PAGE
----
SOUTHERN RAIN: A New Musical

Synopsis

Forty-five-year old Lana Karras, a ‘has been’ pop superstar, has the floor at a Twelve Step meeting in New York City. Having recently hit rock bottom for the third time in ten years, both professionally and personally, her now-complete fall from Grace has driven her to firmly commit to sobriety. Whether it is the weight of lost years or simply the reality of middle age setting in, along with her new convert’s fervency and overzealousness, lies an earnest sincerity and determination. 

Lana has learned that the best friends she’d ever had (old flame Nick and girlfriends Sue and Carol - fellow Brats, children of career military personnel, with whom she’d spent the final two years of high school) – will be gathering for a benefit event honoring generations of Brats who had lived on base at Mercer Naval Air Station in Savannah, Georgia. Jumping ahead of herself and ahead of the well-travelled and time-proven Steps, Lana is hell-bent on joining them and making amends for twenty-five years of hurtful and self-centered missteps: from leaving her friends behind with a trail of broken promises when her singing career took off to ignoring their attempts at reaching out and offers of help when things began to fall apart for her.

Convinced that she is prepared to handle this, Lana calls Sue to tell her that she will be with them for the benefit in Savannah. Sue does her best to be the ever-gracious Southerner on the phone; but when she hangs up, it becomes clear that there is much water under the bridge and that reconnecting  will be much more difficult than Lana is imagining. But back in her small New York City apartment, Lana is lost in nostalgia as she digs through the contents of her memory box and recalls the last peaceful, contented days she ever had – with those people, in that place. A flashback to the morning of their high school graduation reveals the incredible bond which these friends once shared.

Lana arrives at Sue’s house. She joins Sue and Carol on the wraparound porch, and the girlfriends relive old memories and “catch up.” For the moment being together again is surprisingly wonderful. [HAS IT REALLY BEEN ALL THESE YEARS]

As the girls share in the reverie, Nick boards an early evening train bound for Savannah. A confident, self-made man, he finds himself somewhat unsure of how to handle seeing Lana again. Ultimately, though, this is the chance he has been waiting for: to confront Lana face-to-face and address all the unfinished business between them and the deep-rooted romantic feelings he has never been able to shake. [WHAT AM I GONNA DO]

Nick arrives to find the three ladies and Sue’s husband, Ed (a “civilian” who had gone to high school with these base Brats), embroiled in conversation with Lana at the center of it. There are welcoming hugs all around, and there is still an evident spark between Nick and Lana. The reuniting evening is filled with fun, Lana's old rock ‘n roll war stories, misteps and discoveries. (Carol is a long sober alcoholic, Lana's sarcasm about the south, the years past that Lana was not a part of) Moving on to discuss the benefit, Lana promises to sing at the event, prompting Sue to alert the local press.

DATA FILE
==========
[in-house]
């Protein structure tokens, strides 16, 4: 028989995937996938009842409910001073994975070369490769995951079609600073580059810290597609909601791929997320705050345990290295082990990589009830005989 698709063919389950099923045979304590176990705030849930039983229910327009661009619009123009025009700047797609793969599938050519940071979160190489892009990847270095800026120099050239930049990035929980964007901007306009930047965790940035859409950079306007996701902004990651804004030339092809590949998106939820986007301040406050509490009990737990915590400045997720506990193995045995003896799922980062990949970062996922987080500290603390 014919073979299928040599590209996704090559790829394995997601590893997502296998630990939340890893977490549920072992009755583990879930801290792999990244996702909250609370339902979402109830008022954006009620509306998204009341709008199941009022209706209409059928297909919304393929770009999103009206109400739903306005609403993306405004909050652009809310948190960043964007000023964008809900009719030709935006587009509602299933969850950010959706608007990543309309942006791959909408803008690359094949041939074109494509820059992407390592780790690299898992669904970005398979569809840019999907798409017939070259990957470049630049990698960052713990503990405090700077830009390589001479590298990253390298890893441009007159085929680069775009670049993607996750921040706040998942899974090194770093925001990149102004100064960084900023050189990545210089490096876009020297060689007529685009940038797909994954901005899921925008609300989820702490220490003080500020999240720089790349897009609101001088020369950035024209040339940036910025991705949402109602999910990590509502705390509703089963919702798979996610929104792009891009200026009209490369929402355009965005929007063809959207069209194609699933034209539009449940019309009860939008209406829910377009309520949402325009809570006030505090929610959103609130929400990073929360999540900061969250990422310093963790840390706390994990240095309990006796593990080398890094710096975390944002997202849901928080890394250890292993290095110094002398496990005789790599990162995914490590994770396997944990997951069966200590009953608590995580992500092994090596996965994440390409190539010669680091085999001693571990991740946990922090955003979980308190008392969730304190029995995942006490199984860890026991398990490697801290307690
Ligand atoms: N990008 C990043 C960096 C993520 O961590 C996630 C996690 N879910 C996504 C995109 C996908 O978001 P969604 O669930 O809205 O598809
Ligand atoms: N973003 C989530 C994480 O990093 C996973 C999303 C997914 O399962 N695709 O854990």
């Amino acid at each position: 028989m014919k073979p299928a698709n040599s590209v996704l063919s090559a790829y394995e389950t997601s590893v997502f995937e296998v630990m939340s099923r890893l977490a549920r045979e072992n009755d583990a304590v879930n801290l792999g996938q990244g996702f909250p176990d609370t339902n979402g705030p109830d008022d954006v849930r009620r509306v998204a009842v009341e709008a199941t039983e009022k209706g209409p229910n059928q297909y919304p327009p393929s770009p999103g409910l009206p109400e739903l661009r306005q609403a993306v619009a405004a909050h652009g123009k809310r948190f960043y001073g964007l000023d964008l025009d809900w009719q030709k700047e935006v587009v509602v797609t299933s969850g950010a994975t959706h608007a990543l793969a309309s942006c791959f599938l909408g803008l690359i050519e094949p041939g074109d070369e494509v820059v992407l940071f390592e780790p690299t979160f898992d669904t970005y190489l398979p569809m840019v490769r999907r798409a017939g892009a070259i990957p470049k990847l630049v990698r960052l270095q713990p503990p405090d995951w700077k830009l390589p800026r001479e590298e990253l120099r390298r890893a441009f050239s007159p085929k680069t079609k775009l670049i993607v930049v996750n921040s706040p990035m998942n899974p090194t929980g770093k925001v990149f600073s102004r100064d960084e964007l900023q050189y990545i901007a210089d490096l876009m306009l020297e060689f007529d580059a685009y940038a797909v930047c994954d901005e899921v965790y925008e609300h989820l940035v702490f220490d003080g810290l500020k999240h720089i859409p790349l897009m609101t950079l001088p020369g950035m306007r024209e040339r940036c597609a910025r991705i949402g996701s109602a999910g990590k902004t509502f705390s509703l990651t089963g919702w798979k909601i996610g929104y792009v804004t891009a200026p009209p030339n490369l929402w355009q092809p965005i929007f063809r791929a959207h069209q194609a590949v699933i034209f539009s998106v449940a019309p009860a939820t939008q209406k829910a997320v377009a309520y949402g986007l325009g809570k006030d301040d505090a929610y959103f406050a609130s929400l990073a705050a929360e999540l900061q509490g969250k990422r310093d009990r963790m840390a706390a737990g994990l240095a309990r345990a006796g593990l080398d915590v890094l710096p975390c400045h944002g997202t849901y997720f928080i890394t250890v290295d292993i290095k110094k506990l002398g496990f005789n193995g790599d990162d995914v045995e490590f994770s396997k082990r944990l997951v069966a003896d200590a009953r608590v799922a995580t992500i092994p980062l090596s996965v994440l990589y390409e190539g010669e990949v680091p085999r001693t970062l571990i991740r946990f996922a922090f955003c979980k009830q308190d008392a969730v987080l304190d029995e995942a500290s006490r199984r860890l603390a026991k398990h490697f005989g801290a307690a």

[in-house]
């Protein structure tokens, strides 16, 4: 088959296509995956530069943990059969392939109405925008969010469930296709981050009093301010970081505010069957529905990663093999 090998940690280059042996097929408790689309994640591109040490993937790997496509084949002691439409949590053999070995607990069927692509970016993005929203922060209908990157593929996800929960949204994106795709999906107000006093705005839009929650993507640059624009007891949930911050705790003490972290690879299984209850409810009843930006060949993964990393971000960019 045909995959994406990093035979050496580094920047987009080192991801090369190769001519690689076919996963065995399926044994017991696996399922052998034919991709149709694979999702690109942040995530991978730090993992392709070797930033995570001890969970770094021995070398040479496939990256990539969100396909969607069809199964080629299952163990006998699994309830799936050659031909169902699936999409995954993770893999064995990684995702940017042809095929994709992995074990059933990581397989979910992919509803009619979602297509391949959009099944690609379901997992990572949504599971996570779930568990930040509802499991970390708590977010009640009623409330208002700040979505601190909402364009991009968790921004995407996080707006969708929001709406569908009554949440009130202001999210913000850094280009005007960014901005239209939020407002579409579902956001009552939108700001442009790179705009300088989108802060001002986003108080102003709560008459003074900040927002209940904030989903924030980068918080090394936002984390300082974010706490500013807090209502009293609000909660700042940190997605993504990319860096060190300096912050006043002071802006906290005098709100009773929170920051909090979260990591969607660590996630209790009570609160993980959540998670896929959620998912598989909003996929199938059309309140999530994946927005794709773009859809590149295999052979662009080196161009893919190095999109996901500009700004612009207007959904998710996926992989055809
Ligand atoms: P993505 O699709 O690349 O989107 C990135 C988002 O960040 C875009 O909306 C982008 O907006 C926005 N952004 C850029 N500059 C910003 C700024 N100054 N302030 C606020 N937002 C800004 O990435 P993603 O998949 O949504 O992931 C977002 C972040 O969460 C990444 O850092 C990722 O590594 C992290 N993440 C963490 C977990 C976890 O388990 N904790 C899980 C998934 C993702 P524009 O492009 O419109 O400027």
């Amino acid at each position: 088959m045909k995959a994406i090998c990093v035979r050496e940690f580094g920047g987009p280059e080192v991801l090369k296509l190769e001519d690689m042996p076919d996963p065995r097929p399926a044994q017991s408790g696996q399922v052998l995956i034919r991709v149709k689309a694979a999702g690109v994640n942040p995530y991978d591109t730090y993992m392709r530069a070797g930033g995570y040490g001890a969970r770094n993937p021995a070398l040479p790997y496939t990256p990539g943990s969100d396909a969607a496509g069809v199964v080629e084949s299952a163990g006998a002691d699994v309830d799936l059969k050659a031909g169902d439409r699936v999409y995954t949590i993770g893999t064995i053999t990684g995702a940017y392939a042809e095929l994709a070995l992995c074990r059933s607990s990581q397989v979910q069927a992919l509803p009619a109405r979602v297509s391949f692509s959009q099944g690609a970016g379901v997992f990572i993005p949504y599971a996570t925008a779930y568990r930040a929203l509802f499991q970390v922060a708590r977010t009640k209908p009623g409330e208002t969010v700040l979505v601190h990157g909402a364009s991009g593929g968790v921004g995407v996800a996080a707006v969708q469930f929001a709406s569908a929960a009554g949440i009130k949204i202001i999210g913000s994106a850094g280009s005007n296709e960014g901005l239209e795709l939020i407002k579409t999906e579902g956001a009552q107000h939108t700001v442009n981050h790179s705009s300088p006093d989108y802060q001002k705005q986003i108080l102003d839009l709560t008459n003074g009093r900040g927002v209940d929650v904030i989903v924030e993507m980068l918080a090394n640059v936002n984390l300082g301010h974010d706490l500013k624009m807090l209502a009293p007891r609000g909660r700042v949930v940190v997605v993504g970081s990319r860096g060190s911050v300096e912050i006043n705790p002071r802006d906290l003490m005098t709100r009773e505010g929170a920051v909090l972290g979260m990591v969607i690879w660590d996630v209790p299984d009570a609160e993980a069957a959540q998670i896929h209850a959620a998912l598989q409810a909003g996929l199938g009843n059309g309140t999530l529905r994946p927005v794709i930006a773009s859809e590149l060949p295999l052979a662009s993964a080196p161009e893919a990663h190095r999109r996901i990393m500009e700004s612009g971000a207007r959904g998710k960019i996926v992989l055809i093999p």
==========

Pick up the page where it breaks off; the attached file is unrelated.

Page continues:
It is late, and everyone except for Nick and Lana heads to bed. Finally alone with her, Nick makes his first easy move. [LOVE WILL SAVE THE DAY] Always over-the-top, Lana reacts in a manner too forward and inappropriate for the Adult moment; but Nick lets it slide and tenderly says good night.

Saturday morning, on the grounds of Mercer Naval. Being back on the base as a group for the first time in twenty-seven years is intense, and memories for each are ignited in a way they haven’t been for decades. In front of Lana’s old house, Lana and Nick talk seriously about their break-up. [FOR NOW] When Nick asks why Lana had never responded to the dozens of letters he’d sent in the aftermath, Lana pulls a stack of letters from her bag as if to prove something to him; but Nick is not impressed that she’d kept his outpourings of love and concern but never had the decency to reply. Lana throws the papers at him, and they scatter. Nick storms off; and as Lana hurriedly gathers up the letters, she seriously considers quitting this misadventure and going back to New York.

Throughout, flashbacks to the eighteen-year-old Brats illuminate Adult Lana’s present-day struggle to truly understand the significance of all the hurt she had caused; and Adult Lana is gradually haunted – and mentored - by the softer, more aware spirit of her younger, teenaged self.

As Act Two begins – Lana’s efforts to “make amends” become repeatedly sidetracked and threatened. She becomes overwhelmed at the enormity of her misdoings as her friends and "being home" insinuates. Tho tempted, instead of packing her bags and splitting, Lana goes to the Roadhouse where she will be performing on Sunday to rehearse.  The bar manager excitedly tells Lana that the press coverage of her appearance has been outstanding and that the place will be mobbed. The reality of it has Lana spooked and visibly shaken. The manager offers her a drink to calm her nerves, and we see a real moment of indecision.